@tut is it prudent to post only profit margins to an income account and post the rest to billable expenses with regards to the nature of my business. So the total profit made on every ticket sales will be seen at a glance in a dedicated income account instead to posting the entire amount(billable+profit) to an income account.

From how I understand it, the profit is as a result of the ticketing business and therefore the ticket obtained from the agency is the cost of sales.

What you are doing in this ticketing business is pretty much what almost every organisation does in the world, buy something, add value or a service and sell it with a markup on the cost of obtaining what you are selling for the value added.

I believe you can use narrations and accounts to get what you want.

But there are standards in accounting and there are many on Revenue recognition as used in Ghana. The substance of the transaction is that, you make revenue from the ticketing business. So recognise the full revenue (ticket cost+markup). Then march it against your cost of sales or expenses on obtaining the ticket.

You can record the revenue with two different accounts but must all be under revenue or income (keep cost of ticket in one and the markup element in another).

This is the appropriate way.

Well noted and advice taken. Thanks.

I still think you should use billable expenses. Your profit on the tickets will automatically show in Billable expenses - markup.

You could achieve your specified requirement by structuring your chart of accounts, profit and loss side, starting from the top:
Income
Ticket sales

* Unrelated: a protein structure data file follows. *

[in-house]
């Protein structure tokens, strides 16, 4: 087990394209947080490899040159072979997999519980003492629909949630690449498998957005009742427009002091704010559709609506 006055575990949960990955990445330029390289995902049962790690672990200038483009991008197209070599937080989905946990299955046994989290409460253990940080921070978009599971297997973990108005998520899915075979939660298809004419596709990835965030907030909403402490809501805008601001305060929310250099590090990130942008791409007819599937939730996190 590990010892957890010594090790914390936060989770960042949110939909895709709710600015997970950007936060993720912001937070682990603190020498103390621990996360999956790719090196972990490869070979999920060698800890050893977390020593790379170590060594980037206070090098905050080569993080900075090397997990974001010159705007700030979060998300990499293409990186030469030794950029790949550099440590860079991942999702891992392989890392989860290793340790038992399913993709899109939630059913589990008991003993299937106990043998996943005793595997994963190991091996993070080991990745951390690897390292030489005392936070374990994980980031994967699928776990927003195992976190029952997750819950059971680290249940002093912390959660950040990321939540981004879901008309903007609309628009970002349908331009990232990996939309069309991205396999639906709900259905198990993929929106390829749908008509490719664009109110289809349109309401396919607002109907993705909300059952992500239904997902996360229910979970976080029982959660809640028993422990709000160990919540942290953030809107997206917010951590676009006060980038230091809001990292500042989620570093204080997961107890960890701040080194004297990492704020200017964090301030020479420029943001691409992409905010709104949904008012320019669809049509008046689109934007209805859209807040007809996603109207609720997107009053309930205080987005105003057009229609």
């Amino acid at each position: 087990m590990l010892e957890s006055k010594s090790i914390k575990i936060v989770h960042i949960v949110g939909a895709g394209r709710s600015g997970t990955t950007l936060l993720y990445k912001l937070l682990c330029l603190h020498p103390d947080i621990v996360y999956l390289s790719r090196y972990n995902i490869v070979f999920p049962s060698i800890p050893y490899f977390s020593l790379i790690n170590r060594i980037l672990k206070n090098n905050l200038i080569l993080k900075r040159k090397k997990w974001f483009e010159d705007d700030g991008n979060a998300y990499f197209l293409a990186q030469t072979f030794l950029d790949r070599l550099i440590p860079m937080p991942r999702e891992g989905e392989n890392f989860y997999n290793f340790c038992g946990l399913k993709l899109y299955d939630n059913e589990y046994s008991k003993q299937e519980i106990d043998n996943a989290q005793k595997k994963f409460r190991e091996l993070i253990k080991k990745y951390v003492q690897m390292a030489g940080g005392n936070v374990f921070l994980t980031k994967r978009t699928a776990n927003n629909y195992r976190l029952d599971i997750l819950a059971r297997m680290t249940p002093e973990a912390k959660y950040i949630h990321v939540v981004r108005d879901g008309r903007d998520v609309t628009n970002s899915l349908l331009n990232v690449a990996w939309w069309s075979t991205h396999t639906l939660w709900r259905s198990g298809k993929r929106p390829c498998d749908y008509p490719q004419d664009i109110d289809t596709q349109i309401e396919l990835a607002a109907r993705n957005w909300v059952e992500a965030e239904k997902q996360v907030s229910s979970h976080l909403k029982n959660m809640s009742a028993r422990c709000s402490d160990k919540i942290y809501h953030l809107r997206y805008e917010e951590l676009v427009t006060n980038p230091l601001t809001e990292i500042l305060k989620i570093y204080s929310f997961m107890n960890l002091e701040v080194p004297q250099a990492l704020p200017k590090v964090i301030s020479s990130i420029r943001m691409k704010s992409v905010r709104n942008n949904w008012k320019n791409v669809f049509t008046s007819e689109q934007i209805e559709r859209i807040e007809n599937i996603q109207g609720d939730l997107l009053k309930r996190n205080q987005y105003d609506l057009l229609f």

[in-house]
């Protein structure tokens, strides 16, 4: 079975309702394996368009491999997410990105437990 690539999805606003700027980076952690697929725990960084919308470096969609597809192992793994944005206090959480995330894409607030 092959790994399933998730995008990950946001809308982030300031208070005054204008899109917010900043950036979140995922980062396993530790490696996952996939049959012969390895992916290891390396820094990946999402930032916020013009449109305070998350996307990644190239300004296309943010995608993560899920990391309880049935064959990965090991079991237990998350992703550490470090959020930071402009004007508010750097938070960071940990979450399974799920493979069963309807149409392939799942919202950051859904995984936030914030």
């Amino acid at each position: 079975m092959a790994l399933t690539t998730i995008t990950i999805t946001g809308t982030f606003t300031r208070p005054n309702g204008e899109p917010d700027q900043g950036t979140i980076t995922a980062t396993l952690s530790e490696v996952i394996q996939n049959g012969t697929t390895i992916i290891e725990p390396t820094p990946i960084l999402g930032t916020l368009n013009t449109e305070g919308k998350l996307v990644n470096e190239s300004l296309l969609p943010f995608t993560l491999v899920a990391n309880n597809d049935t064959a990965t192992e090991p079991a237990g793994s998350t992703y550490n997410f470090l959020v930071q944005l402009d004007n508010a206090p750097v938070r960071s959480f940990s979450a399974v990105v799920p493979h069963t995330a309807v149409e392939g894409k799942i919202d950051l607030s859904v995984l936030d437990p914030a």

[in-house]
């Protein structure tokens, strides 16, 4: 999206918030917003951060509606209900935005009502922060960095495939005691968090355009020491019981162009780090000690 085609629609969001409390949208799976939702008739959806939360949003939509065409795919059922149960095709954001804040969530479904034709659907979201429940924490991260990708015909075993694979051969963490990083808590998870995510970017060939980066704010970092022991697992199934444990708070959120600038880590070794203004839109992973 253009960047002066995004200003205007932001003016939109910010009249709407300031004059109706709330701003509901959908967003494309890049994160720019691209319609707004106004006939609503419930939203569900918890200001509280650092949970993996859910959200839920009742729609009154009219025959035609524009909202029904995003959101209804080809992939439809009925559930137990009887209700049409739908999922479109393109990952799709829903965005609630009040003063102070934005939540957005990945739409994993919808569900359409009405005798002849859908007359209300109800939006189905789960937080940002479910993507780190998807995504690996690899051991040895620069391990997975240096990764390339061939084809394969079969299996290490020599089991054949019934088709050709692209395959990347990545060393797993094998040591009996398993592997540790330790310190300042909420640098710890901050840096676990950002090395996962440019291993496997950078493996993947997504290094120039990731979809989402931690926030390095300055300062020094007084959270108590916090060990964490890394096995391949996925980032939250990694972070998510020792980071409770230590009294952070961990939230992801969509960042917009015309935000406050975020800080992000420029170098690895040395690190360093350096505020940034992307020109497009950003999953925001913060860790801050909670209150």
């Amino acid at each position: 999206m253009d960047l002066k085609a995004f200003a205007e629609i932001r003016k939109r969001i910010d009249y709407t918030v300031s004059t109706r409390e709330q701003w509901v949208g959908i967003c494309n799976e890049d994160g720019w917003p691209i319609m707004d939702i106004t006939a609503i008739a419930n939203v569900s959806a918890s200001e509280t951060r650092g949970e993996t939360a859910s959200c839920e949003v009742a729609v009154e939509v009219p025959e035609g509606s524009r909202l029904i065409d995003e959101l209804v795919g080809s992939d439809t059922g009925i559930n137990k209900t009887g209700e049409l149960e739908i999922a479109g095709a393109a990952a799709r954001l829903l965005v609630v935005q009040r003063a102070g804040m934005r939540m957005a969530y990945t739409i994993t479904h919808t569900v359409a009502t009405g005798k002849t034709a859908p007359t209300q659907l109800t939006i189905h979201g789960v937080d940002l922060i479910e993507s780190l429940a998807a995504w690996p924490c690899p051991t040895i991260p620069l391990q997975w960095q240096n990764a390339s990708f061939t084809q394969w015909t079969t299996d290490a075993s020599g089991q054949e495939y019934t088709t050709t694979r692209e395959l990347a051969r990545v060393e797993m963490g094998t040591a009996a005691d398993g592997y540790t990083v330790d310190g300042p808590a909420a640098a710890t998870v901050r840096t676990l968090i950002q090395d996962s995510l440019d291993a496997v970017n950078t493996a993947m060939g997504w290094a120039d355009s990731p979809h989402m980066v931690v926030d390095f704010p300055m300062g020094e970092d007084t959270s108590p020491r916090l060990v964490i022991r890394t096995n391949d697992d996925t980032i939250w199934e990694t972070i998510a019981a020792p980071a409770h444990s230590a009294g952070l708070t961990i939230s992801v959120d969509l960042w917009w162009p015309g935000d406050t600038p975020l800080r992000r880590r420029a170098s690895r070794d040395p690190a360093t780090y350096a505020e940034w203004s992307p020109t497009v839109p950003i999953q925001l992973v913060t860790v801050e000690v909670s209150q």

Less Expenses
Whole sale Tickets
Ticket sale Profit (a running total)
Other business income and expense accounts

However I suspect there are better ways of structuring your COA.
Would not tickets be better considered an inventory item and use the associated reports

Thanks @Patch but you indicated tickets sales profit(running total) after expenses, it should also be under income right?. Thanks again

no it is a running total maintained by Manager
eg you sell tickets for $1000 (gross takings income)
your buy tickets wholesale for $800 (business expense)
Running total shows $200 (profit on above transaction prior to other costs).

Note, this my interpretation of what I think you asked for but not how I would set up my books. As I guess you will sell more than one type of ticket.

PS
I have assumed you are actually buying tickets rather than being paid a commission from from an event organiser when you facilitate a ticket sale which is actually between the event organiser and customer (ie you never own any tickets or receive the full fee charged to the customer)

If the later was the case you would just have a
Ticket sales commission (income account)

@Patch yes it’s the later and I have done and maintained the accounts as commission received on ticket sales(income account). And also using billable expenses to record payment of ticket(exact ticket cost) on behalf of our clients. And then invoice and receive the exact cost of ticket + markup from the client.